Kim Yong-nam, North Korea's nominal head of state, will attend the Non-Aligned Movement, or NAM, summit in Tehran this weekend, Pyonyang's official news agency said.

Yong-nam is the chairman of the Presidium of the Supreme People's Assembly and has represented North Korea's supreme leaders (both the late Kim Jong-Il and now his son, Kim Jong-un) in visits around the world.

He attended the 2009 NAM summit in Egypt and also travelled to Laos and Vietnam earlier this month.

The news agency also reported that an Iranian delegation visited North Korea in July for "political negotiations and consultations on international developments." That parley ended with both sides adopting a shared stand against "Western imperialism."

The high-level relations between North Korea and Iran, both of which are under various international sanctions over their respective nuclear programs, may suggest an increasingly friendly relationship that could pose a grave threat to international security.

Western nations both suspect North Korea and Iran have been developing nuclear weapons despite strenuous efforts by the U.N., U.S. and EU to halt such activities.

Since a report issued last November by the U.N.'s nuclear watchdog, the International Atomic Energy Agency, strongly suggested Iran is seeking to build atomic bombs, the U.S. and Western European governments have tightened the screws on Tehran by adopting event more stringent sanctions, some of which have put a squeeze on Iran's key oil export industry.

Despite the devastating impact on Iran's economy (for example, the rial currency has plunged 40 percent since December), the sanctions have not led to any halting of Iran's uranium enrichment program so far.

Now rumors are escalating that Israel, which views a nuclear-armed Iran as an existential threat, may soon launch military strikes on Iranian atomic sites.

Similarly, the U.N.'s sanctions on North Korea have also failed to dissuade Pyongyang from relinquishing its nuclear ambitions.

A 2006 nuclear test conducted by North Korea, followed by a satellite launch and a second nuclear test in 2009. compelled the U.N. to impose draconian sanctions on the isolated state. By 2010, the North Koreans reportedly started work on a uranium-enrichment plant, raising grave concerns in South Korea and Japan.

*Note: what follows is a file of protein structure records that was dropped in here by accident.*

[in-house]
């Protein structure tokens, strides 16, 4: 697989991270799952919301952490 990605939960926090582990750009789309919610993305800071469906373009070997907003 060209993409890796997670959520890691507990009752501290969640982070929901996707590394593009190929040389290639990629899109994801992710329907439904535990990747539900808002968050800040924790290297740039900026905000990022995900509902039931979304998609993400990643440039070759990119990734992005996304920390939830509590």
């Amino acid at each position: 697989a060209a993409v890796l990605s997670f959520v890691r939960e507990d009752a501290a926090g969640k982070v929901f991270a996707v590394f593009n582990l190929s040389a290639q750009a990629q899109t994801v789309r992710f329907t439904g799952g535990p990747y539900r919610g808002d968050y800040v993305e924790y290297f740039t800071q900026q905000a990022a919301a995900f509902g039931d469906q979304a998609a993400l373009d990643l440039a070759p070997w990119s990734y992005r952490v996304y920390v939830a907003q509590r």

Earlier this year, Pyongyang launched a (failed) satellite test, despite assurances it would give up such activities in exchange for much-needed food aid.

Analysts have expressed fears that similar cycles of global condemnation and North Korean defiance will continue.

According to a report released by the U.N. Security Council in June, there is still "ample evidence" that North Korea "continues actively to defy the measures in the resolution."

While noting that the extensive sanctions may have slowed down North Korea's nuclear program (because of the increasing financial difficulties of maintaining an arms trade), the report warned that, without firm commitments by North Korea's trading partners (i.e., China), the effectiveness of such sanctions will be limited.

Indeed, China has great incentive in preventing North Korea's government from collapsing as that would likely trigger a huge influx of refugees across its borders.

China accounts for 57 percent of North Korea's total trade and has increased its trade volume with North Korea to $3.5 billion in 2010, according to Bloomberg.

Now, Iran (while suffering from its own round of sanction) also appears to be a major player in North Korea's economy, to the dismay of U.N. and U.S. officials.

According to a confidential U.N. report obtained by Reuters earlier in May, North Korea and Iran have been regularly exchanging ballistic technology in violation of U.N. sanctions.

The report, which was submitted to the Security Council by a U.N. Panel of Experts, a group that monitors compliance with U.N. sanctions imposed on Pyongyang, stated: "Prohibited ballistic missile-related items are suspected to have been transferred between the Democratic People's Republic of Korea [North Korea] and the Islamic Republic of Iran on regularly scheduled flights of Air Koryo and Iran Air.

"For the shipment of cargo, like arms and related materiel, whose illicit nature would become apparent on any cursory physical inspection, [North] Korea seems to prefer chartered cargo flights," the report added.

Experts have also highlighted the design similarity between a warhead displayed in a North Korean missile and an Iranian warhead.

However, aside from the trade of nuclear technology, arms and oil, there appear to be no other commercial transactions between the two countries.

Nonetheless, a close relationship between North Korea and Iran would raise serious concerns in the West and perhaps undermine, or at least weaken, sanctions placed upon these nations.

As China now continues to build the two economic zones in North Korea, Western sanctions on North Korea would be neutralized. Furthermore, if North Korea and Iran were to deepen their friendly relationship, sanctions on Iran might also be somewhat compromised.